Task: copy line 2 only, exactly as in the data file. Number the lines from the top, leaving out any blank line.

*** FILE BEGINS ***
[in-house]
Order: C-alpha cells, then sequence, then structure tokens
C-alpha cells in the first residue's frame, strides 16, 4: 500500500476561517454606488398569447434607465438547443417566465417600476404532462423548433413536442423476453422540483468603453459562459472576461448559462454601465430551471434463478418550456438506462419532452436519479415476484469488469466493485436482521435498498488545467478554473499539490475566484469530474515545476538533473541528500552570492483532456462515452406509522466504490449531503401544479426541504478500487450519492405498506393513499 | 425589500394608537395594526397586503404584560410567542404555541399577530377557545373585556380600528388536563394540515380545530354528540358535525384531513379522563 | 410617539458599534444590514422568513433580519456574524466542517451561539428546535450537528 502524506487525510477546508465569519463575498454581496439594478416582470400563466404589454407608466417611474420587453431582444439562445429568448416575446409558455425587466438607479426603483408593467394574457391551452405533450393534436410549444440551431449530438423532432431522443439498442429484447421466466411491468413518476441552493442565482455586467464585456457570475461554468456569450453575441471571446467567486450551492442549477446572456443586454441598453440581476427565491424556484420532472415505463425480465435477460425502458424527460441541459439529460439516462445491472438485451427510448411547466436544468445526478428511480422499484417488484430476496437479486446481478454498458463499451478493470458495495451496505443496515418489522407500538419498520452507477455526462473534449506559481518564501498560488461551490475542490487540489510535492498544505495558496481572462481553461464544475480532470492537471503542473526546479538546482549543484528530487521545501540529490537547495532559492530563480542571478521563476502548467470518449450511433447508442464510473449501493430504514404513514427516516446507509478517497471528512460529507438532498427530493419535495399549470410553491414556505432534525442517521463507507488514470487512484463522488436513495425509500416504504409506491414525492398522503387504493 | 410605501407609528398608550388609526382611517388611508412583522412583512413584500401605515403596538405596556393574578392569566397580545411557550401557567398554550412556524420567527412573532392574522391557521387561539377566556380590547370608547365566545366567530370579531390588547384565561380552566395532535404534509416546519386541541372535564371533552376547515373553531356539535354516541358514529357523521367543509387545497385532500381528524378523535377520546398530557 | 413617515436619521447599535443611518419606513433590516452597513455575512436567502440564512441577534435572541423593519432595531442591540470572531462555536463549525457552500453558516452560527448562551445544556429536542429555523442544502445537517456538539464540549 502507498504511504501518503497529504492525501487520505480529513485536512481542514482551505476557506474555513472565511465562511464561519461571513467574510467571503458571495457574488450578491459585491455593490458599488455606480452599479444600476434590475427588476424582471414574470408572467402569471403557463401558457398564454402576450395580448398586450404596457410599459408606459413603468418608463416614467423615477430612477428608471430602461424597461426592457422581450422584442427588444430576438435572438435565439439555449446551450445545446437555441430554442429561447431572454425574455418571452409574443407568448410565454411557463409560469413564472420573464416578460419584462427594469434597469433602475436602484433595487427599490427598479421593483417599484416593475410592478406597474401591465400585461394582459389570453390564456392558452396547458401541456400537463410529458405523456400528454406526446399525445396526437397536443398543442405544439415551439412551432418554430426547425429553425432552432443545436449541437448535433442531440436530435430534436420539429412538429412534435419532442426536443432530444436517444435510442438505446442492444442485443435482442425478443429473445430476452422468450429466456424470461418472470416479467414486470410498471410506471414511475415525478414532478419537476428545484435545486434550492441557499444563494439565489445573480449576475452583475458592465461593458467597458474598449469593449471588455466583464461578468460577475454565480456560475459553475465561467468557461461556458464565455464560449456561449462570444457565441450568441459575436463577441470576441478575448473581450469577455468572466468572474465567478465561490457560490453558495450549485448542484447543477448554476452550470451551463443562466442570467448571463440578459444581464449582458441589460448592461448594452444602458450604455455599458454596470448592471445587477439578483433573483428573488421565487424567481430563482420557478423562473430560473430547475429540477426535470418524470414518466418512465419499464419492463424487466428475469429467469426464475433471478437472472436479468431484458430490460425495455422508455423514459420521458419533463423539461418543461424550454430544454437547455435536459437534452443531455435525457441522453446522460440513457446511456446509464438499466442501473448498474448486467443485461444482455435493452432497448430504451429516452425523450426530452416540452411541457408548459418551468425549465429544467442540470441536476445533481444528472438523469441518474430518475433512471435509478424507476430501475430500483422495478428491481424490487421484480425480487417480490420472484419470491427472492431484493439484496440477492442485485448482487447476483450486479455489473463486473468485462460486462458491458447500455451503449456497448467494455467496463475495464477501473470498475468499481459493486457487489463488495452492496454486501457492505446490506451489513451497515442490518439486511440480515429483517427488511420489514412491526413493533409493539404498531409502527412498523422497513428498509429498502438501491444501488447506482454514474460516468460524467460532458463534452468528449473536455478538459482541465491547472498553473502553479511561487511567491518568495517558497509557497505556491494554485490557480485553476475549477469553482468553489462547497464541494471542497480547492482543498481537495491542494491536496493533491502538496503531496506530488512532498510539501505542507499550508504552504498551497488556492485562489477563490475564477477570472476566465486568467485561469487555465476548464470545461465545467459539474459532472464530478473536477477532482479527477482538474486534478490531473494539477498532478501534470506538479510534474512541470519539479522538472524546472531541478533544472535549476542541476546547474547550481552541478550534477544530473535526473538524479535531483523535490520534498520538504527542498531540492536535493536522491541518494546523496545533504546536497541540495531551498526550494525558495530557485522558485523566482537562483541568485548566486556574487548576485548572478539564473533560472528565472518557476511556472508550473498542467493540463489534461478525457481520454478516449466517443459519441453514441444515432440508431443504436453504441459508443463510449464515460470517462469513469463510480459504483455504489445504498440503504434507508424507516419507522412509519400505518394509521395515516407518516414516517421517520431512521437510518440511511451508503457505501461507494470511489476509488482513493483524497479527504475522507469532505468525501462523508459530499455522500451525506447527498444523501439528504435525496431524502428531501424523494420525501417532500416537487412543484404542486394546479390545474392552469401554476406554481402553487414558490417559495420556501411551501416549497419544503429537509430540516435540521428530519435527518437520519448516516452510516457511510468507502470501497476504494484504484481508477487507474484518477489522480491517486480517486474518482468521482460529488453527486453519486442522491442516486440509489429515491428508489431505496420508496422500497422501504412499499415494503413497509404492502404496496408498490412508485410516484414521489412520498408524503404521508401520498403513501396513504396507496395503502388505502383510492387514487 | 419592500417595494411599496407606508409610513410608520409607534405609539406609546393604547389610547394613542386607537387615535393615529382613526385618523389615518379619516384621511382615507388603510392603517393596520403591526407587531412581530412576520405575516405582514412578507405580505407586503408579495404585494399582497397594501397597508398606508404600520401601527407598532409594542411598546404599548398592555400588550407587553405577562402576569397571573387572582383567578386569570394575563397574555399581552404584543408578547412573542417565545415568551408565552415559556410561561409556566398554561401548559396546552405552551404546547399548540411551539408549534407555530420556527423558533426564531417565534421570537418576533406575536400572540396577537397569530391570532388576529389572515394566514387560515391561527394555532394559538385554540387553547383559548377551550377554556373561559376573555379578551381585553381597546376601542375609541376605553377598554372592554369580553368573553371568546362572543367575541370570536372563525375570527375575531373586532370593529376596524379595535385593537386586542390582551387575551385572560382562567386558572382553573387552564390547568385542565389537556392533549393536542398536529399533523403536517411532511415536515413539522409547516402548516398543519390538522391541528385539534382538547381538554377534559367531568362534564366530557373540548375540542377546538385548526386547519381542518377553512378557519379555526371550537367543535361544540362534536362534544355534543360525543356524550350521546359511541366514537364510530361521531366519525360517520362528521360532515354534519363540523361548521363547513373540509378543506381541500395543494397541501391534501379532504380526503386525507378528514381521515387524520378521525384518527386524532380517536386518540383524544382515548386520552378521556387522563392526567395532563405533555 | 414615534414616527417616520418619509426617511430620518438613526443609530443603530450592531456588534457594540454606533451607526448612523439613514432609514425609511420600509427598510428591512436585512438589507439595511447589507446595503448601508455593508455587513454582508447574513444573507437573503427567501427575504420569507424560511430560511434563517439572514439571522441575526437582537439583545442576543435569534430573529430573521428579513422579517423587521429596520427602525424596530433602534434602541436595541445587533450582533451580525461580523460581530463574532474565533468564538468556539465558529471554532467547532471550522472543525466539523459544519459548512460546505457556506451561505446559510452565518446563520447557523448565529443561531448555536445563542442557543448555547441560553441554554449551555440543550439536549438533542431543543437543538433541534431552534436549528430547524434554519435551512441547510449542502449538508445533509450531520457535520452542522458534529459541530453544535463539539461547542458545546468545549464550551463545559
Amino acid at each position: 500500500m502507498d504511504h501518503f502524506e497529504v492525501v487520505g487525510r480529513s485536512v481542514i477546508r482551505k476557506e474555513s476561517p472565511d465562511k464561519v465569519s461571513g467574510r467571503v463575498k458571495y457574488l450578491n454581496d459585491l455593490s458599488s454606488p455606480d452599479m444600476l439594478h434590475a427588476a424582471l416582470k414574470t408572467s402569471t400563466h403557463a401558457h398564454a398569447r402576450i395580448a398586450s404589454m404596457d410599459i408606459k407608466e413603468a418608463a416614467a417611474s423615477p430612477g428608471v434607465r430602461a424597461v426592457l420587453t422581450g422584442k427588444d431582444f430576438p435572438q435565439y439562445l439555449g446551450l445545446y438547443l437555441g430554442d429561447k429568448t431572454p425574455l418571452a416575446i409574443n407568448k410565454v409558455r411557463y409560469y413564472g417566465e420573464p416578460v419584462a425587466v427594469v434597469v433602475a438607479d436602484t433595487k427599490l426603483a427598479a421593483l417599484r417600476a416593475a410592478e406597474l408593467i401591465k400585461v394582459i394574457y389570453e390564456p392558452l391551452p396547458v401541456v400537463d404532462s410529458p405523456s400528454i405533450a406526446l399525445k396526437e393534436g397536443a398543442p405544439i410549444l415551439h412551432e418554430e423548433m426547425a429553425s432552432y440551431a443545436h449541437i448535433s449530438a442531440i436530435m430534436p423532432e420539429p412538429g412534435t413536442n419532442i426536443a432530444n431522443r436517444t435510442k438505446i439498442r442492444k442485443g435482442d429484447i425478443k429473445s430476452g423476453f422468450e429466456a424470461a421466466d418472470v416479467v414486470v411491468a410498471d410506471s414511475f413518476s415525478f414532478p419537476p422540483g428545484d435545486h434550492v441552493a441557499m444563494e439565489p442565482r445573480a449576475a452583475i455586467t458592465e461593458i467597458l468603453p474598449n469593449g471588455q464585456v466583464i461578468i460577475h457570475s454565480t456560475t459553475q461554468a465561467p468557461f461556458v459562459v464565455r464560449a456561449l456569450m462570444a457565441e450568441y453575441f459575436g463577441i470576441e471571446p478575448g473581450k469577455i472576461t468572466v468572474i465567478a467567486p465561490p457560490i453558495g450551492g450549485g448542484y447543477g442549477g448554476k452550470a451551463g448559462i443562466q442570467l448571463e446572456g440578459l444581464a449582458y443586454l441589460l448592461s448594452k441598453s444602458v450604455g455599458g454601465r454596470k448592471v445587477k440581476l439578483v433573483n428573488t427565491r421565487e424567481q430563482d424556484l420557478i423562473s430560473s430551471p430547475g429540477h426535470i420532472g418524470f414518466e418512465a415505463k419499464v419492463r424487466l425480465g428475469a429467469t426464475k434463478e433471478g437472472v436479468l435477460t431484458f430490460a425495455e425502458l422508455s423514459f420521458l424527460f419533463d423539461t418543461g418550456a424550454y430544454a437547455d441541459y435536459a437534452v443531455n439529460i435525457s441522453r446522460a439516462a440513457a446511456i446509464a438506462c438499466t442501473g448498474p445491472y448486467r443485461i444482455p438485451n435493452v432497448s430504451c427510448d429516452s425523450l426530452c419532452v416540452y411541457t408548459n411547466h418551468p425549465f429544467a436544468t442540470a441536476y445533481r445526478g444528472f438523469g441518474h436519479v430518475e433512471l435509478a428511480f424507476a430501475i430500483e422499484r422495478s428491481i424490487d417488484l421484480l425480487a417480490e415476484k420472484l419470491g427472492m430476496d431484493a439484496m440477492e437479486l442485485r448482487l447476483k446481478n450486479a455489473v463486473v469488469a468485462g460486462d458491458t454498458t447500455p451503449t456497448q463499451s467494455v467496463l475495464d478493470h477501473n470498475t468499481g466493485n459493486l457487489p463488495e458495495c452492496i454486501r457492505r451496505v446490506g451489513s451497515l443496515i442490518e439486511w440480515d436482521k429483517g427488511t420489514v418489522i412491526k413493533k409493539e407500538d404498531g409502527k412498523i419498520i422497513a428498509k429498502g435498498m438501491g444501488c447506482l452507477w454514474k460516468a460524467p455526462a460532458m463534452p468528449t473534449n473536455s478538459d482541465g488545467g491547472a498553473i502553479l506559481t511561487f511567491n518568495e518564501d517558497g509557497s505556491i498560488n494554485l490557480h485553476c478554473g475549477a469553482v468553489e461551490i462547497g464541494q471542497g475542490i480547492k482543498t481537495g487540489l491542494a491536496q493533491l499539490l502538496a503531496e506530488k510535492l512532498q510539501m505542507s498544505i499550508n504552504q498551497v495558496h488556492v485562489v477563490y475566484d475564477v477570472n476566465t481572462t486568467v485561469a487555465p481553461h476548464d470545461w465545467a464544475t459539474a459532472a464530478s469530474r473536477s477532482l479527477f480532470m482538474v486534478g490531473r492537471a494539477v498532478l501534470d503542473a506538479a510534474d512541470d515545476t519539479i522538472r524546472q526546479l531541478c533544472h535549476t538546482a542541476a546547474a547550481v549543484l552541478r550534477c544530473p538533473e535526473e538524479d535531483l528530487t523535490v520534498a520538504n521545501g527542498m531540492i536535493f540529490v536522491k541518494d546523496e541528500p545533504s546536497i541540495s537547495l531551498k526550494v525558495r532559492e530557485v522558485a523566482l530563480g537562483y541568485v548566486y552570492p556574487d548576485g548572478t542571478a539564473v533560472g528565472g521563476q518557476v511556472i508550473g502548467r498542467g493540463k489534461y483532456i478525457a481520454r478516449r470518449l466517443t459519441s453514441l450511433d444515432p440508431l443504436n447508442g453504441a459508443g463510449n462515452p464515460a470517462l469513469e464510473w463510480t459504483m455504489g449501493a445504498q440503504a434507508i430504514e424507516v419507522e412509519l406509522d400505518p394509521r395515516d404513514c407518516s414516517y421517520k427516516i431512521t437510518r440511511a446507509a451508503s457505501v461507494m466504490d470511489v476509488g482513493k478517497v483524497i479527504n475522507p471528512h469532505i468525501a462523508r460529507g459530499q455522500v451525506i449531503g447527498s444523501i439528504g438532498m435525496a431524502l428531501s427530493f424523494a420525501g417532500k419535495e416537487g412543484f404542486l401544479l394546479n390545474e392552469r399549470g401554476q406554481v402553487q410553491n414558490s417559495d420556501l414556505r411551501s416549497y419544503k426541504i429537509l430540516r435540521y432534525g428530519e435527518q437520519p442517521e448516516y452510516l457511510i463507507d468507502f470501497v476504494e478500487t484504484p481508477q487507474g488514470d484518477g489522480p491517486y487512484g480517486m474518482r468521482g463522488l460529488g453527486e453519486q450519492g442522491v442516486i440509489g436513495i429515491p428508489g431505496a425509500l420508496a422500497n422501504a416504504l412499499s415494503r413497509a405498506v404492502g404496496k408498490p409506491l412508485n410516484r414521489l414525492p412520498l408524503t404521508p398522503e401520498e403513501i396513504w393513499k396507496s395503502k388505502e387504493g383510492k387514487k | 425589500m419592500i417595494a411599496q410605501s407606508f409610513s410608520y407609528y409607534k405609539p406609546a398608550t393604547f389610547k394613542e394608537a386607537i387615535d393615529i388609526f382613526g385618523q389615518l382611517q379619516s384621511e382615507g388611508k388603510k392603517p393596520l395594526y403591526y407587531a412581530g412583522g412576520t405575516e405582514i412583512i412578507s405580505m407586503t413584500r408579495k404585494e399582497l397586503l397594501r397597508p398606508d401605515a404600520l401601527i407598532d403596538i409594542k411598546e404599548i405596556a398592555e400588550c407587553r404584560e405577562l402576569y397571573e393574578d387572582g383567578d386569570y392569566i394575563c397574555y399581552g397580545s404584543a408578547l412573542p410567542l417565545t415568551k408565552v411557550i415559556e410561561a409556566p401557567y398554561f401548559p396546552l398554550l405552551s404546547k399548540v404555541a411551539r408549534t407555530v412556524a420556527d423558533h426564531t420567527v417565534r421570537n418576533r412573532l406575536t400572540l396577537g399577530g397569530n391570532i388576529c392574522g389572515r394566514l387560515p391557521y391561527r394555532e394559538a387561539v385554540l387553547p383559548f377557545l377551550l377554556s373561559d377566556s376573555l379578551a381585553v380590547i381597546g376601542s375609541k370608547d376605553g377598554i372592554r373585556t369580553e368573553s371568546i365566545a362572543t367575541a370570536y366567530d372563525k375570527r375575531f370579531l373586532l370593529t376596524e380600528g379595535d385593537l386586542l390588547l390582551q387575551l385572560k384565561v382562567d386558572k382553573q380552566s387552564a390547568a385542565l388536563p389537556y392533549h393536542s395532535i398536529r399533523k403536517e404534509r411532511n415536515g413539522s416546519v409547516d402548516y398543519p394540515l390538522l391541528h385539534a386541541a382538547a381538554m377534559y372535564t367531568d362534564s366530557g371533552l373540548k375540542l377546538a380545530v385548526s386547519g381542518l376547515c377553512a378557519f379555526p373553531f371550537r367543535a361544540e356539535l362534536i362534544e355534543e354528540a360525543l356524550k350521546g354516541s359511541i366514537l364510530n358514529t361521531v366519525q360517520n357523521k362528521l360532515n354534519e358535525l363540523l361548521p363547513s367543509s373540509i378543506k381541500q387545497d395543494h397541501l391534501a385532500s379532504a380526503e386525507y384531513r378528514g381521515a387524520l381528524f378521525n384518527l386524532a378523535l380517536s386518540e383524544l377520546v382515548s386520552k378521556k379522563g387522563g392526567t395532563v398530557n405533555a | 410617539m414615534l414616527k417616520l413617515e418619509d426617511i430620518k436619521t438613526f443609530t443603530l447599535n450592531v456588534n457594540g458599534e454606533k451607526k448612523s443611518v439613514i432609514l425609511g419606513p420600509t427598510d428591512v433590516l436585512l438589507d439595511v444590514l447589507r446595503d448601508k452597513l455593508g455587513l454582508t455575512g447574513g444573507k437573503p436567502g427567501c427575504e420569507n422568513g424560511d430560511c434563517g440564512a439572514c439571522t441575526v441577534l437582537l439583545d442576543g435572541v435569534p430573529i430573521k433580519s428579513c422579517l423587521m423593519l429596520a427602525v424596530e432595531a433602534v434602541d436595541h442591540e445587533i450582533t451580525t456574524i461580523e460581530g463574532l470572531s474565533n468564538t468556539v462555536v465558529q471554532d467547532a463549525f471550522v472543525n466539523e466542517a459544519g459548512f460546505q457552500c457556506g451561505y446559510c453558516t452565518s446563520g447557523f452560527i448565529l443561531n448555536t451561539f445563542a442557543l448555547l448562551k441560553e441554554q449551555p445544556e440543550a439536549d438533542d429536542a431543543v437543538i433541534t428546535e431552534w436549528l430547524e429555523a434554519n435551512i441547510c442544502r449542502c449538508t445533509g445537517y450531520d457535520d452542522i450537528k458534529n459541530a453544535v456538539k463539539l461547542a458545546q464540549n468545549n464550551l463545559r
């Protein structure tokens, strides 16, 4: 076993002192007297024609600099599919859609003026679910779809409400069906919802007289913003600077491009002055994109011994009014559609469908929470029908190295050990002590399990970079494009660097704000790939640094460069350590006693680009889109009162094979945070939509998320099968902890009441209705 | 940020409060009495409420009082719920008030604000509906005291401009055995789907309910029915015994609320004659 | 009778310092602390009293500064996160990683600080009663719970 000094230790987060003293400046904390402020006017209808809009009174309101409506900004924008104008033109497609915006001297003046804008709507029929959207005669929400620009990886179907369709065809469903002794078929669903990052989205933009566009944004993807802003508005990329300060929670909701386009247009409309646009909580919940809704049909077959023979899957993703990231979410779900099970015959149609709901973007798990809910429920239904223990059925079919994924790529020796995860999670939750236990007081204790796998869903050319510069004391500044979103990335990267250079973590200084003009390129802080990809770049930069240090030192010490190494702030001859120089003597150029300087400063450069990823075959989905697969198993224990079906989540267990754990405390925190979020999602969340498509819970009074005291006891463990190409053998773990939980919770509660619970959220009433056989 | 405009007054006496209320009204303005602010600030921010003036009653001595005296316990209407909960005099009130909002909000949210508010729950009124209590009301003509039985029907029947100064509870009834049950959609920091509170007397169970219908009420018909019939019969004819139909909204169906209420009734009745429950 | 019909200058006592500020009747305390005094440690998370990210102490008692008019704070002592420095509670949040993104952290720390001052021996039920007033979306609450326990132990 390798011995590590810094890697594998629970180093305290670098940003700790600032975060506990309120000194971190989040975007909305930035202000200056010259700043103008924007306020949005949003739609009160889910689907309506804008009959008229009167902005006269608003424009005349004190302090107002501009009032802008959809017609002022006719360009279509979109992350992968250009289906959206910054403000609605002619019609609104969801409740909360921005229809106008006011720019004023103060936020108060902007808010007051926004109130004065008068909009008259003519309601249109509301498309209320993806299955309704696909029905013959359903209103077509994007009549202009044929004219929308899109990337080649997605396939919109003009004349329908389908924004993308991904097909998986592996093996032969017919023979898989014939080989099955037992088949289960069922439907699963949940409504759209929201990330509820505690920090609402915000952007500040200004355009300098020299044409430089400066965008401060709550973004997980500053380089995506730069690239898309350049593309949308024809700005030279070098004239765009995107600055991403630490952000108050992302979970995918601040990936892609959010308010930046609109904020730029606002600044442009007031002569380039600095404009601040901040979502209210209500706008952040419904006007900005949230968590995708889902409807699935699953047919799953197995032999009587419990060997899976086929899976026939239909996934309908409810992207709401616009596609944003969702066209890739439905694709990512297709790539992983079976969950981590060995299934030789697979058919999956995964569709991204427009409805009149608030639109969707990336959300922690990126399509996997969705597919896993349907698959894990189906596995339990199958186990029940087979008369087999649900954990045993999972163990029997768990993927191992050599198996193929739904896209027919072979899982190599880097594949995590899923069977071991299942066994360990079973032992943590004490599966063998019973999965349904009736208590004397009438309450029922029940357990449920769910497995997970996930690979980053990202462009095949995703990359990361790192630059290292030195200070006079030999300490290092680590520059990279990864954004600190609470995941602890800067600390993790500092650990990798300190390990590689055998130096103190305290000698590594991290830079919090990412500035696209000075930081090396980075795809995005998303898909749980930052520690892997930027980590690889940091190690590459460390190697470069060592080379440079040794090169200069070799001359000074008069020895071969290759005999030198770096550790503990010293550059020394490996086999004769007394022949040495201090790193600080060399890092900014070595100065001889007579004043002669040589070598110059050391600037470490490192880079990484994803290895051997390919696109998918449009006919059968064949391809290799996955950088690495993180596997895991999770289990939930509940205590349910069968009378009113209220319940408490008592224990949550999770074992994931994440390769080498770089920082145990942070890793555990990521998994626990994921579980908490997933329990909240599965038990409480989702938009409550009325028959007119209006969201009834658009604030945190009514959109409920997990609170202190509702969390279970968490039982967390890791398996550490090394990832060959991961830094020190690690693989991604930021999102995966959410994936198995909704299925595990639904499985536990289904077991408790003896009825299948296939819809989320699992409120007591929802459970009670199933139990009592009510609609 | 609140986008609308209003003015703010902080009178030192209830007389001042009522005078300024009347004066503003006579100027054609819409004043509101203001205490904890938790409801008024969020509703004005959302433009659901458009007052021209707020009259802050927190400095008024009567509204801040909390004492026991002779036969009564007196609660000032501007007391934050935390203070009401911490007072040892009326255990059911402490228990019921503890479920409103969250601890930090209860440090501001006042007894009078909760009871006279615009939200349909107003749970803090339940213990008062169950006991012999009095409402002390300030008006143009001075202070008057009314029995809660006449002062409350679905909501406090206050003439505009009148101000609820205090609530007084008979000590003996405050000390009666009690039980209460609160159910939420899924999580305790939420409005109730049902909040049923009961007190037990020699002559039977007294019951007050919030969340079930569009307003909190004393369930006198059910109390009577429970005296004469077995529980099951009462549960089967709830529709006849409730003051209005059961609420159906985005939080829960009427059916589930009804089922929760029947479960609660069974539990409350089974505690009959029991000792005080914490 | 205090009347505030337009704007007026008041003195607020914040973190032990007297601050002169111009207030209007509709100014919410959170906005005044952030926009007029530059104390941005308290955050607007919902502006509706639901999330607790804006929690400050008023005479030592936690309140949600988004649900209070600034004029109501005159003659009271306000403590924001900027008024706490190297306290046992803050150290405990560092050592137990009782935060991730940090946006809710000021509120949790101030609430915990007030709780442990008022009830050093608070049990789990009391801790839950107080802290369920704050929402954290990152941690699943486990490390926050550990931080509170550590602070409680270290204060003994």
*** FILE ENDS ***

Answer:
Order: C-alpha cells, then sequence, then structure tokens